Besides the presbyter, St. Hippolytus of Rome, others of the name are mentioned in the old martyrologies and legends of martyrs as having shed their blood for the Faith. Some of these, however, are to be identified with him. In the Acts of St. Laurence we find an officer Hippolytus who, with his nurse Concordia and nineteen others of his household, was put to death for the Faith. The same statement also appears in the Roman Martyrology under the date of 13 August. But this Hippolytus is without doubt identical with the presbyter and martyr who has been connected by legend with St. Laurence, whose grave is situated near the cemetery of Hippolytus.
Hippolytus was also commemorated at a later date in common with St. Cassian, with whom he had no connection whatsoever. According to the hymn of Prudentius on Cassian (Peristephanon, hymn IX), the latter was a teacher at Imola (Forum Cornelii) and was surrendered to the fury of his pupils, who tortured him to death with their iron styles. He is without doubt an historical martyr, who probably suffered in the persecution of Diocletian.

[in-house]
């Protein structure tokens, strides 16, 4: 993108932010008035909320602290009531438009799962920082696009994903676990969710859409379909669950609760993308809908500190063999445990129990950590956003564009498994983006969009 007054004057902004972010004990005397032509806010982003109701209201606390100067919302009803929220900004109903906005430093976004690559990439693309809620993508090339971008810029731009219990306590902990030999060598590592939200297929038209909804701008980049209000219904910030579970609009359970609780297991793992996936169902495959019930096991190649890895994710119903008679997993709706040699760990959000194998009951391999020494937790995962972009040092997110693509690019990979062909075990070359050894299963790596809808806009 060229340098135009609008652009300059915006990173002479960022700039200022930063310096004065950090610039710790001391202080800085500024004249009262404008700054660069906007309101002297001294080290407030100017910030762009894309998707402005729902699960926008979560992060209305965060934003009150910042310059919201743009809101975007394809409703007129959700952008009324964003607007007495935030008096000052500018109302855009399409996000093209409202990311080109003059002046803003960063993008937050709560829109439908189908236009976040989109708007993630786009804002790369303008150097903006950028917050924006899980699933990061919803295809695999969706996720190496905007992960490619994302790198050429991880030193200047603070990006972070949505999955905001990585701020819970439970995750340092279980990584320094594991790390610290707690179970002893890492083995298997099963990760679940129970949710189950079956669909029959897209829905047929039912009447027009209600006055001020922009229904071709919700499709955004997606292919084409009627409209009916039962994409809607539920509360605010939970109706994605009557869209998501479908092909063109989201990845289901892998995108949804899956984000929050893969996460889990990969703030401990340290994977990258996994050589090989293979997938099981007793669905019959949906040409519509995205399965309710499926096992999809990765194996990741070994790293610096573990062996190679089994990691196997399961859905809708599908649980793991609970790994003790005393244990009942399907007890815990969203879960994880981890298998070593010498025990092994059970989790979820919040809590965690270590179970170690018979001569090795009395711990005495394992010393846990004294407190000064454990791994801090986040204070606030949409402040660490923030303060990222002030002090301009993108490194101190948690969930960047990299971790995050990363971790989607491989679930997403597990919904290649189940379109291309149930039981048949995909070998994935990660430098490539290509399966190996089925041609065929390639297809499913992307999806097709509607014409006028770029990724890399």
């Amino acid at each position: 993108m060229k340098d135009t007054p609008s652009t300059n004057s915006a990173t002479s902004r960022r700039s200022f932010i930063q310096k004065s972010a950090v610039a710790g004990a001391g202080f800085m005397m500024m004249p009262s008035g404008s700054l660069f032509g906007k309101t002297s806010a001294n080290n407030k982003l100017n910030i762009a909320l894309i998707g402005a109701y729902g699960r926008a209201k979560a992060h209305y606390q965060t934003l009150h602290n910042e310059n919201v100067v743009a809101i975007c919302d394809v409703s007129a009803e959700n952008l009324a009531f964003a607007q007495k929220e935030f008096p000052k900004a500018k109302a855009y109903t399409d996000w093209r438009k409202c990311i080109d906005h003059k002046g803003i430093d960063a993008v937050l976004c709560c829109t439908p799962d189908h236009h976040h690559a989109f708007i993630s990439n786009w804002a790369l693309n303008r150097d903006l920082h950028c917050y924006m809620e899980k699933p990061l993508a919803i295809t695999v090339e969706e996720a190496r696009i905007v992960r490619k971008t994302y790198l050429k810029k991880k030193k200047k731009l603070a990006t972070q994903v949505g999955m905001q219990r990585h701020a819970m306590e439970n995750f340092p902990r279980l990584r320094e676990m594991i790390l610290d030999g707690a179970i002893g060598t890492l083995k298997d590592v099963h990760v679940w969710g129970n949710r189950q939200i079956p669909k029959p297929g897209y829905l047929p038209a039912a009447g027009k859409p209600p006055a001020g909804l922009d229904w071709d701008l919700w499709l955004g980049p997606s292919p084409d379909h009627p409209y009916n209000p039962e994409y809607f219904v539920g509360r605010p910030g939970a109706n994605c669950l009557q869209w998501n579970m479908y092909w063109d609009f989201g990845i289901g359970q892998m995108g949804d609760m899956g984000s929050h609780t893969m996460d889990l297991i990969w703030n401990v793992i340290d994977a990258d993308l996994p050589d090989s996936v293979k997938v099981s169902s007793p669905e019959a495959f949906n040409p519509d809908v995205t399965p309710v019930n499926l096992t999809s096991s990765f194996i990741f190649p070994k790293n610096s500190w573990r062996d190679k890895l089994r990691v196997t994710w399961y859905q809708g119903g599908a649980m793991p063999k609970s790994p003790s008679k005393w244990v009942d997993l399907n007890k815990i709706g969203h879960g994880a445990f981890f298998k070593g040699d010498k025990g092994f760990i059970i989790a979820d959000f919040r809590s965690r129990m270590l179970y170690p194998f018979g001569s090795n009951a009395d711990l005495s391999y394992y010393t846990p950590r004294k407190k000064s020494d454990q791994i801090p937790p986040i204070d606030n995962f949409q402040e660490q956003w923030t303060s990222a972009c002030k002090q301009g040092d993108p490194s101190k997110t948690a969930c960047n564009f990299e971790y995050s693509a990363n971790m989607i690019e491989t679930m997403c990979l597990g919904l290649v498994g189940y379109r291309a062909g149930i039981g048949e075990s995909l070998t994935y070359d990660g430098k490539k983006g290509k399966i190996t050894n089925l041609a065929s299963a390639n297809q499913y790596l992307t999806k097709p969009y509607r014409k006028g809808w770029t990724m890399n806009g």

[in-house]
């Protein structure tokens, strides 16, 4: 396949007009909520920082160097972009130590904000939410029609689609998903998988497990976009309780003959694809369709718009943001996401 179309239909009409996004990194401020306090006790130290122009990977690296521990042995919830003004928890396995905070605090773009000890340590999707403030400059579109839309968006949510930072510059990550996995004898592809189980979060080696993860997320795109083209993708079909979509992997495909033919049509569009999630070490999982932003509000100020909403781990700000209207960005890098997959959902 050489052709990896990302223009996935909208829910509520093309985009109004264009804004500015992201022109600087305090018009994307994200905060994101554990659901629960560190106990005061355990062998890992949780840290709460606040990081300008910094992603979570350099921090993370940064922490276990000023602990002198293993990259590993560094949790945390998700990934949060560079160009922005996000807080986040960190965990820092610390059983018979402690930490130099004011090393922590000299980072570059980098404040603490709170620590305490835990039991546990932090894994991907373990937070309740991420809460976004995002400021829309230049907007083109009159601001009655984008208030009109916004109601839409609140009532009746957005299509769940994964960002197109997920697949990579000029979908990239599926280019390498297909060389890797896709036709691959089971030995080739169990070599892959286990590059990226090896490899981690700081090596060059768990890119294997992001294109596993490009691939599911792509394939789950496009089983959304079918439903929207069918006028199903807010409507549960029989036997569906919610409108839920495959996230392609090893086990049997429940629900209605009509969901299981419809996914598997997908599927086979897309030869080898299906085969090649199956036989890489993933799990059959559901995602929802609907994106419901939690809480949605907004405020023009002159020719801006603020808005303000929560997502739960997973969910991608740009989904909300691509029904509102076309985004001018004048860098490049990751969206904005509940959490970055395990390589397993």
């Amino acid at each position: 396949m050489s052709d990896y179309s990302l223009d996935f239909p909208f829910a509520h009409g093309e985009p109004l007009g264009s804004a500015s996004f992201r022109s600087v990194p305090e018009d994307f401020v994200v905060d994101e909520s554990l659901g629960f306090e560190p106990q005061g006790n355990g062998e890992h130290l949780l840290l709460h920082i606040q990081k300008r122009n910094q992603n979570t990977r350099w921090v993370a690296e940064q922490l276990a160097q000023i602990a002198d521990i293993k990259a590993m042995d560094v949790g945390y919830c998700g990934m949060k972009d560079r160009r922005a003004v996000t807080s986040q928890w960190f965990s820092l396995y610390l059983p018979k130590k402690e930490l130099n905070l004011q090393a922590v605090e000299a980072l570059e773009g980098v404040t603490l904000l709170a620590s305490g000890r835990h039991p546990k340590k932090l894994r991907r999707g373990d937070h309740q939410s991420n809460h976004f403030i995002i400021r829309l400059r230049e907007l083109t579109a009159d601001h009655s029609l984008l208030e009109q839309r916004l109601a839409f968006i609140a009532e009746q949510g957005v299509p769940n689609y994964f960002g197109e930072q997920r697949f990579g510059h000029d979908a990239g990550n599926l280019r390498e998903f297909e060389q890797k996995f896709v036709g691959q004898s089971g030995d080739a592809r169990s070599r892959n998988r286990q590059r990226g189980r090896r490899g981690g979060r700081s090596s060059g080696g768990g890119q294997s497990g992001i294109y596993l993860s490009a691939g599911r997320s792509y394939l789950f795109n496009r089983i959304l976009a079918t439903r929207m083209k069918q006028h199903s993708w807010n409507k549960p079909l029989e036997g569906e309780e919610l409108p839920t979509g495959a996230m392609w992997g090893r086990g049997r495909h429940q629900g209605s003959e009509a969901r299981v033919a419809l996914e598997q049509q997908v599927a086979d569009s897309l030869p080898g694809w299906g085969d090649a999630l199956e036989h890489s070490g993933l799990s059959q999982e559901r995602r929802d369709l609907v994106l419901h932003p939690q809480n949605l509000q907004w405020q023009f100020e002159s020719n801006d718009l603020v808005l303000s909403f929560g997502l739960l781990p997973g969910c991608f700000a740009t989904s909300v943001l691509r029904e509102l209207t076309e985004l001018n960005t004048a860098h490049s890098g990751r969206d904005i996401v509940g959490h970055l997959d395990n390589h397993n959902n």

Another Hippolytus is likewise found among a group of martyrs described as "Greek martyrs" (martyres groeci), whose burial place was venerated in the catacomb of Callistus. This Hippolytus is certainly distinct from the Roman presbyter ( De Rossi , "Roma sotterranea", III, 201-208). The feast of these saints is celebrated on 2 December.
Furthermore the bishop and martyr Hippolytus of Porto is commemorated on 22 August in the Roman Martyrology. This statement, which occurs even in ancient martyrologies, is connected with the confusion regarding the Roman presbyter, resulting from the Acts of the Martyrs of Porto. It has not been ascertained whether the memory of the latter was localized at Porto merely in connection with the legend in Prudentius, without further foundation, or whether a person named Hippolytus was really martyred at Porto, and afterwards confounded in legend with Hippolytus of Rome .
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